Does anyone know how to change the UUID of a Volume? The background for this question is that I have a duplicate UUID issue:

I have /Volumes/OldMacHD with a UUID of XYZ. I have /Volumes/Mirror1 with a UUID of XYZ (same UUID! I bet that's because OldMacHD USED to be part of this mirror). I got these UUIDs via:

diskutil info /dev/thatdisknumber | grep UUID 

I’d like to change the UUID of Mirror1.

I discovered by chance the hfs.util utility, since these are HFS volumes after all. The man page for hfs.util says that if you issue the -s flag, this changes the UUID. However, if you type hfs.util all by itself, it doesn’t show you the -s option at all, just every option besides that! Grr. I tried it anyway:

sudo /System/Library/Filesystems/hfs.fs/hfs.util -s /dev/disk4 (the raid volume).  

Nothing happens. No error message, no success message. UUID exactly the same. I tried it while the volume was unmounted.

Any ideas?

6 Answers 6


the syntax for hfs.util appears to just be the devicename, not the path including /dev/


Server:~ admin$ mount
/dev/disk1s2 on /Volumes/Backup (hfs, local, journaled)
Server:~ admin$ sudo /System/Library/Filesystems/hfs.fs/hfs.util -s rdisk1s2

make sure to unmount the drive before the hfs.util -s and mount afterwards.

use the "raw" device i.e. rdisk1s2 instead of disk1s2

diskutil info will not show the new uuid until you remount.

  • 2
    In El Capitan, hfs.util is located in /System/Library/Filesystems/hfs.fs/Contents/Resources.
    – skozin
    May 16, 2016 at 22:28

It should be doable. try using the hfs.util specifying the actual device id of the volume (if it's a raid volume you want the device id of the volume on the raid, not of any specific disk).

Alternatively use the little tool that is part of SuperDuper! so you can specify the path to a mounted volume.

The gory details of how the volume id is handled (which is actually not an UUID, the UUID is only used for display and is re-computed every time from the actual volume id) is explained in my answer to How does one change the UUID of a Volume on Mac OS X to a SPECIFIED value?


You can simply change UUID by partition format/erase.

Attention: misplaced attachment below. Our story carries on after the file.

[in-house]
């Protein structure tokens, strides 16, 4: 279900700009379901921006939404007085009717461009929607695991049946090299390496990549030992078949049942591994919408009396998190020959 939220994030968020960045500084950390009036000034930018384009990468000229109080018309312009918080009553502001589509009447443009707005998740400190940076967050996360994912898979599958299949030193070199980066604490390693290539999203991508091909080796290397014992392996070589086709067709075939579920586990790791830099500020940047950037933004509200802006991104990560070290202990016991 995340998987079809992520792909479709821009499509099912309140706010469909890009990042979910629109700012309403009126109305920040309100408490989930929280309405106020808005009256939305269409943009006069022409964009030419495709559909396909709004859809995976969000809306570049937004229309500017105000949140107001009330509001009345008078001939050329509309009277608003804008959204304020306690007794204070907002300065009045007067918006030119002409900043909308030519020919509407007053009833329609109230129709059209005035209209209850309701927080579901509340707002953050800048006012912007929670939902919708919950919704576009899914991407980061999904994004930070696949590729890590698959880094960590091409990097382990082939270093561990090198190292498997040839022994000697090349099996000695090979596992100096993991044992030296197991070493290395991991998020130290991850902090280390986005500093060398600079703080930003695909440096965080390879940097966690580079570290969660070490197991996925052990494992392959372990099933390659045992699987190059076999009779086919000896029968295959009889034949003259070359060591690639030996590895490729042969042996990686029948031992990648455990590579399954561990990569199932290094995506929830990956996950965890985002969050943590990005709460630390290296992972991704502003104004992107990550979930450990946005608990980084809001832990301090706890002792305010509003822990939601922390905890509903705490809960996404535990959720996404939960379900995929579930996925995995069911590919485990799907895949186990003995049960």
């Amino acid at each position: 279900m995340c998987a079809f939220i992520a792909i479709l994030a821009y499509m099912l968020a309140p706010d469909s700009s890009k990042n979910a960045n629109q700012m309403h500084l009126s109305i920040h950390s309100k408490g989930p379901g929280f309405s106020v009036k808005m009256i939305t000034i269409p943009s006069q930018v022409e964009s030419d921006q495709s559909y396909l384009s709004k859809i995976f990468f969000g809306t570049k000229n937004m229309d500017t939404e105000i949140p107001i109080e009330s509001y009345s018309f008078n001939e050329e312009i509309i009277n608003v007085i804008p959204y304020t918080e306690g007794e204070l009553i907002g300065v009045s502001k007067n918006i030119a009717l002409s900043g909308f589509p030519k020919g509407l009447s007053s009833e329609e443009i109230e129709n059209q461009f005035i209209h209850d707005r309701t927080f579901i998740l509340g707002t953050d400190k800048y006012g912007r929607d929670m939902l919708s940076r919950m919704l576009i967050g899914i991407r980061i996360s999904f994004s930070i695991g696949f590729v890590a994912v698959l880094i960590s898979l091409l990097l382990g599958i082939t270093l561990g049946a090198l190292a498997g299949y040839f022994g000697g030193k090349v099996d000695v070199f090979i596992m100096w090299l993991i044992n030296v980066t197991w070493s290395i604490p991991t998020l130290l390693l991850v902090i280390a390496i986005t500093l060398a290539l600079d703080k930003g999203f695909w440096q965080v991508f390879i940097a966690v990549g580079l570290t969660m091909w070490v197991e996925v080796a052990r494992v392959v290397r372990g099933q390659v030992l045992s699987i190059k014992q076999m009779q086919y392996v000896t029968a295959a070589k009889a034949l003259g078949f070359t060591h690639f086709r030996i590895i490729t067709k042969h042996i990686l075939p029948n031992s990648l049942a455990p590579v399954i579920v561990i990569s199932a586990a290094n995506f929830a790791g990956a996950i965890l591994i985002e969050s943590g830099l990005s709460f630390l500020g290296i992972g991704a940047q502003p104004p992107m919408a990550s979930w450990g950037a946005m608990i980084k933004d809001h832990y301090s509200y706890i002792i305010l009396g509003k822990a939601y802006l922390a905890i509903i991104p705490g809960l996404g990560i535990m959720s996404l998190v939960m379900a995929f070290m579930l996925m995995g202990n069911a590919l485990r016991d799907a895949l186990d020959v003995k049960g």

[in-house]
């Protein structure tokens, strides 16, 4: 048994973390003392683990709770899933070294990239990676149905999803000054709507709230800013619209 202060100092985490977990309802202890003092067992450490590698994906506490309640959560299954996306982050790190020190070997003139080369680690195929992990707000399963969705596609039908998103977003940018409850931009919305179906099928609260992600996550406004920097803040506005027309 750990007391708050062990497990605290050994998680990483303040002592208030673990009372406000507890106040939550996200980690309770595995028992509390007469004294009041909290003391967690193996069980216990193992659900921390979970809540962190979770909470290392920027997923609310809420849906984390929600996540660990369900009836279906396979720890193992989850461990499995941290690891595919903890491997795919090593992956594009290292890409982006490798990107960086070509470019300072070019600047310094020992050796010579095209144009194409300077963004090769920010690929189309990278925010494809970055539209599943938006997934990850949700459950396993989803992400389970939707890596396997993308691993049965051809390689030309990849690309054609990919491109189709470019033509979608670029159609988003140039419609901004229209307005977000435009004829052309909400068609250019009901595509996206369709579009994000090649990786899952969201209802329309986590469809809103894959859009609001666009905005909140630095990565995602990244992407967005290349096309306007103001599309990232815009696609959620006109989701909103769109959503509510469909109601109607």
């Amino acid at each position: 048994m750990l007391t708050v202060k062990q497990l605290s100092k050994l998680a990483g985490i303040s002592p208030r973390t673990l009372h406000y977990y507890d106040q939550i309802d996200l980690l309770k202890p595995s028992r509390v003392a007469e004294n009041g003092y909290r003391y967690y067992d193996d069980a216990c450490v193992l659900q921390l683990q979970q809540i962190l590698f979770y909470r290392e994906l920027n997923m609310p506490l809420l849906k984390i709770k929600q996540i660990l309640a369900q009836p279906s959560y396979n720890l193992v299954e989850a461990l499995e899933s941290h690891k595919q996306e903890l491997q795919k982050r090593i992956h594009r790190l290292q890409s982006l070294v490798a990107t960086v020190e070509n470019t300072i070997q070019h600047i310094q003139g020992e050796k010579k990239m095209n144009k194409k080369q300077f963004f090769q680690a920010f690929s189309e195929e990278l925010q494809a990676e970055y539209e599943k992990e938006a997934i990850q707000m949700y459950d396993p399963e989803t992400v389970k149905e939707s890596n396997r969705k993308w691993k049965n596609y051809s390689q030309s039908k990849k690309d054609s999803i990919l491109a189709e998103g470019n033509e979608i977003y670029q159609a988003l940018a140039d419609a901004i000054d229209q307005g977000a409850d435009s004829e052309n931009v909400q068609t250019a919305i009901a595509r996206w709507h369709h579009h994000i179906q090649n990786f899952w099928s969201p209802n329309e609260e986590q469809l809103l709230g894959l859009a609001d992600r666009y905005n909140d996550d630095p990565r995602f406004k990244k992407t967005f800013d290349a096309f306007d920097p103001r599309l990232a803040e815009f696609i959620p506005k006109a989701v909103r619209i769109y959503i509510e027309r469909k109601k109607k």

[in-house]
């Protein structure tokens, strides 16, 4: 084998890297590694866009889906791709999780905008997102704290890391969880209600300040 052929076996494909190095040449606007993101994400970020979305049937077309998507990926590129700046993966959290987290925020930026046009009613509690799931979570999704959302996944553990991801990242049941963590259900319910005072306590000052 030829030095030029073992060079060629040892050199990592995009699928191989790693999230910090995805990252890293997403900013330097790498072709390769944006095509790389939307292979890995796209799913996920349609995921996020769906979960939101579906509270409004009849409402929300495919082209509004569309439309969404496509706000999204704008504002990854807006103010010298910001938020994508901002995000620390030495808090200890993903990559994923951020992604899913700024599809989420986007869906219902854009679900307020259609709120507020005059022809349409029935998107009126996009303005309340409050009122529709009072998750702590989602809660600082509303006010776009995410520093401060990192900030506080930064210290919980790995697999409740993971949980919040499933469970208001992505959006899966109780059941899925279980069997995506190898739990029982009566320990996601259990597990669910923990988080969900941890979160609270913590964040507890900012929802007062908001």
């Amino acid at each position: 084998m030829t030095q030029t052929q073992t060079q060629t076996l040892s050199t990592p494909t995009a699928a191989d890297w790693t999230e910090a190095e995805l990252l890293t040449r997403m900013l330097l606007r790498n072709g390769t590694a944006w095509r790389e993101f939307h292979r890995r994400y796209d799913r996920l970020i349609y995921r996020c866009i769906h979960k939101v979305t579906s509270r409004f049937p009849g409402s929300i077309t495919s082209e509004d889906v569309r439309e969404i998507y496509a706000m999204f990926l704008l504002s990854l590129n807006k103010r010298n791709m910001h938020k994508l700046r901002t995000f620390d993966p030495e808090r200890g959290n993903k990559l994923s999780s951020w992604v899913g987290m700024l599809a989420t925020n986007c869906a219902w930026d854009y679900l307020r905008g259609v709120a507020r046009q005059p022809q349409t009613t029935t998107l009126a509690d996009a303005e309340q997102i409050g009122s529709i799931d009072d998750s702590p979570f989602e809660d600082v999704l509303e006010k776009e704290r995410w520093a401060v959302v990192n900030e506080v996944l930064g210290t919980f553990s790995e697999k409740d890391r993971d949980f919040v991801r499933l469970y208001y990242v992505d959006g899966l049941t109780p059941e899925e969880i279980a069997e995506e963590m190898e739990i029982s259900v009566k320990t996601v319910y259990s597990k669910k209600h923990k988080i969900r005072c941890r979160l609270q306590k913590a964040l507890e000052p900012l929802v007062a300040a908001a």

1) Format disk to Mac OS Extended using built-in Disk Utility

2) If you need windows partition, format disk to exFAT after you have done first step (for some reason you need two steps for windows partition)

You can check if UUID changed by listing all UUID numbers:

find /Volumes -maxdepth 1 -mindepth 1 -exec diskutil info {} \;

/dev/disk4 isn't an HFS volume, it's an entire drive, including the partition table and any number of separate volumes (partitions) on the drive. /dev/disk4s0 would be an example of a volume. Find the correct identifier for the actual HFS volume you care about, and try doing hfs.util -s on that.


All the examples I can find just take the device BSD name, not the full path to a device file. Have you tried that?

  • Yup, tried them both. I ended up non-destructively killing and rebuilding the raid mirror in order to change the UUID, because nothing else worked. Would be interesting to know how to do this for the future.
    – Emmel
    Apr 4, 2010 at 16:21
  • Odds are good it's never been tested on a RAID setup. Try it on a single device, and if it still doesn't do anything, file a bug report. Apr 4, 2010 at 17:42

Easiest and most compatiable way I have found is with Gparted (can find the mac dmg on either sourceforge OR http://gparted.org) and manually selecting that partition /drive and editing the uuid that way

BUT with disk util (this works on both linux & Mac:

  1. insert drive

  2. select the gear and turn off auto mount

  3. in the newly editable boxes Change "Display Name" and then select (from "mount as") mount as UUID=foo

    • if nothing of value is left on this drive reformat and declare a Display Name and mount as "${Display Name} (which would be uuid=foo)
  4. (optional) if needed re-enable auto mounting

  5. reuse

  6. (optional) modify fstab to re-enter the mix of drives

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